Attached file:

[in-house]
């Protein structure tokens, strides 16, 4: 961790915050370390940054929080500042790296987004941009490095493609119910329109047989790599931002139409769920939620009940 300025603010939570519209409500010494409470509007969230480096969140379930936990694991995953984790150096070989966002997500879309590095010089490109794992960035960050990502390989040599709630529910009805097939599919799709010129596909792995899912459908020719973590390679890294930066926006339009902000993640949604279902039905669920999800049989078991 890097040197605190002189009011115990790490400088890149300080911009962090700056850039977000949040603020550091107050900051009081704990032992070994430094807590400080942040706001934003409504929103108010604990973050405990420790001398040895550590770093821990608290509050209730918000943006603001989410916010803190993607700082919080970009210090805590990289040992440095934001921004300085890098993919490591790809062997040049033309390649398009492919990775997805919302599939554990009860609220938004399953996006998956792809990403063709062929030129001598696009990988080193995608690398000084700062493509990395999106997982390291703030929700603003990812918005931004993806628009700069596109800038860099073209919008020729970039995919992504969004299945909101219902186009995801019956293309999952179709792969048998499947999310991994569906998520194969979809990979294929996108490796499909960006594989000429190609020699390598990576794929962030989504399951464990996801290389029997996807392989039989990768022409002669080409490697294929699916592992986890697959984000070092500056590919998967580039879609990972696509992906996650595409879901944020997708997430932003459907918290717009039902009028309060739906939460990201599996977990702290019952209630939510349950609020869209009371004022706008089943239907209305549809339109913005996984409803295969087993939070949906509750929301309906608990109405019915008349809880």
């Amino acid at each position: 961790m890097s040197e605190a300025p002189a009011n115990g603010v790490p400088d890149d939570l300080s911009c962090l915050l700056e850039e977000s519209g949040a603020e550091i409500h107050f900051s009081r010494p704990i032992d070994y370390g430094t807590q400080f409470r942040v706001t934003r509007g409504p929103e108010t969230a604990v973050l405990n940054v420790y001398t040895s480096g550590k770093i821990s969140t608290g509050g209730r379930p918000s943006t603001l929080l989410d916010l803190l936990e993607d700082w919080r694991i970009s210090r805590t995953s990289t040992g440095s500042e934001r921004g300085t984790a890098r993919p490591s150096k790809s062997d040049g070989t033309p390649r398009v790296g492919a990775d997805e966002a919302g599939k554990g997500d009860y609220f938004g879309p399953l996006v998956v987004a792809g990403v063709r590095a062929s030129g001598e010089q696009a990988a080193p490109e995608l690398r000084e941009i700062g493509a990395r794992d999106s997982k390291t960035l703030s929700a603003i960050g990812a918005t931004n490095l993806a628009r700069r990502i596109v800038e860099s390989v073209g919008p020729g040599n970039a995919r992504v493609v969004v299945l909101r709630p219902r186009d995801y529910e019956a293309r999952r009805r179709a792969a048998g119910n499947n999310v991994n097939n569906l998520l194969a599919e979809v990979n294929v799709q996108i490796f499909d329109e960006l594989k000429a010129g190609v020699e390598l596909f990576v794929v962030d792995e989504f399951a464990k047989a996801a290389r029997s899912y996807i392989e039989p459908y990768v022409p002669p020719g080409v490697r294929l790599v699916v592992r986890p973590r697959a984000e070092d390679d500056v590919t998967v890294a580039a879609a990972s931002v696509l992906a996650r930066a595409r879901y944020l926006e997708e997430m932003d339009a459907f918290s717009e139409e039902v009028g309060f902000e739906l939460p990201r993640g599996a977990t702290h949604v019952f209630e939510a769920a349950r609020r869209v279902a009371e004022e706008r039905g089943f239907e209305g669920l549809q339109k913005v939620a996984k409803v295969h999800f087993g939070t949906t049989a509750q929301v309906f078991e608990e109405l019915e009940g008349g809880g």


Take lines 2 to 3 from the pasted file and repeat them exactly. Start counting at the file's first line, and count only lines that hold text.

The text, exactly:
């Protein structure tokens, strides 16, 4: 961790915050370390940054929080500042790296987004941009490095493609119910329109047989790599931002139409769920939620009940 300025603010939570519209409500010494409470509007969230480096969140379930936990694991995953984790150096070989966002997500879309590095010089490109794992960035960050990502390989040599709630529910009805097939599919799709010129596909792995899912459908020719973590390679890294930066926006339009902000993640949604279902039905669920999800049989078991 890097040197605190002189009011115990790490400088890149300080911009962090700056850039977000949040603020550091107050900051009081704990032992070994430094807590400080942040706001934003409504929103108010604990973050405990420790001398040895550590770093821990608290509050209730918000943006603001989410916010803190993607700082919080970009210090805590990289040992440095934001921004300085890098993919490591790809062997040049033309390649398009492919990775997805919302599939554990009860609220938004399953996006998956792809990403063709062929030129001598696009990988080193995608690398000084700062493509990395999106997982390291703030929700603003990812918005931004993806628009700069596109800038860099073209919008020729970039995919992504969004299945909101219902186009995801019956293309999952179709792969048998499947999310991994569906998520194969979809990979294929996108490796499909960006594989000429190609020699390598990576794929962030989504399951464990996801290389029997996807392989039989990768022409002669080409490697294929699916592992986890697959984000070092500056590919998967580039879609990972696509992906996650595409879901944020997708997430932003459907918290717009039902009028309060739906939460990201599996977990702290019952209630939510349950609020869209009371004022706008089943239907209305549809339109913005996984409803295969087993939070949906509750929301309906608990109405019915008349809880």
């Amino acid at each position: 961790m890097s040197e605190a300025p002189a009011n115990g603010v790490p400088d890149d939570l300080s911009c962090l915050l700056e850039e977000s519209g949040a603020e550091i409500h107050f900051s009081r010494p704990i032992d070994y370390g430094t807590q400080f409470r942040v706001t934003r509007g409504p929103e108010t969230a604990v973050l405990n940054v420790y001398t040895s480096g550590k770093i821990s969140t608290g509050g209730r379930p918000s943006t603001l929080l989410d916010l803190l936990e993607d700082w919080r694991i970009s210090r805590t995953s990289t040992g440095s500042e934001r921004g300085t984790a890098r993919p490591s150096k790809s062997d040049g070989t033309p390649r398009v790296g492919a990775d997805e966002a919302g599939k554990g997500d009860y609220f938004g879309p399953l996006v998956v987004a792809g990403v063709r590095a062929s030129g001598e010089q696009a990988a080193p490109e995608l690398r000084e941009i700062g493509a990395r794992d999106s997982k390291t960035l703030s929700a603003i960050g990812a918005t931004n490095l993806a628009r700069r990502i596109v800038e860099s390989v073209g919008p020729g040599n970039a995919r992504v493609v969004v299945l909101r709630p219902r186009d995801y529910e019956a293309r999952r009805r179709a792969a048998g119910n499947n999310v991994n097939n569906l998520l194969a599919e979809v990979n294929v799709q996108i490796f499909d329109e960006l594989k000429a010129g190609v020699e390598l596909f990576v794929v962030d792995e989504f399951a464990k047989a996801a290389r029997s899912y996807i392989e039989p459908y990768v022409p002669p020719g080409v490697r294929l790599v699916v592992r986890p973590r697959a984000e070092d390679d500056v590919t998967v890294a580039a879609a990972s931002v696509l992906a996650r930066a595409r879901y944020l926006e997708e997430m932003d339009a459907f918290s717009e139409e039902v009028g309060f902000e739906l939460p990201r993640g599996a977990t702290h949604v019952f209630e939510a769920a349950r609020r869209v279902a009371e004022e706008r039905g089943f239907e209305g669920l549809q339109k913005v939620a996984k409803v295969h999800f087993g939070t949906t049989a509750q929301v309906f078991e608990e109405l019915e009940g008349g809880g």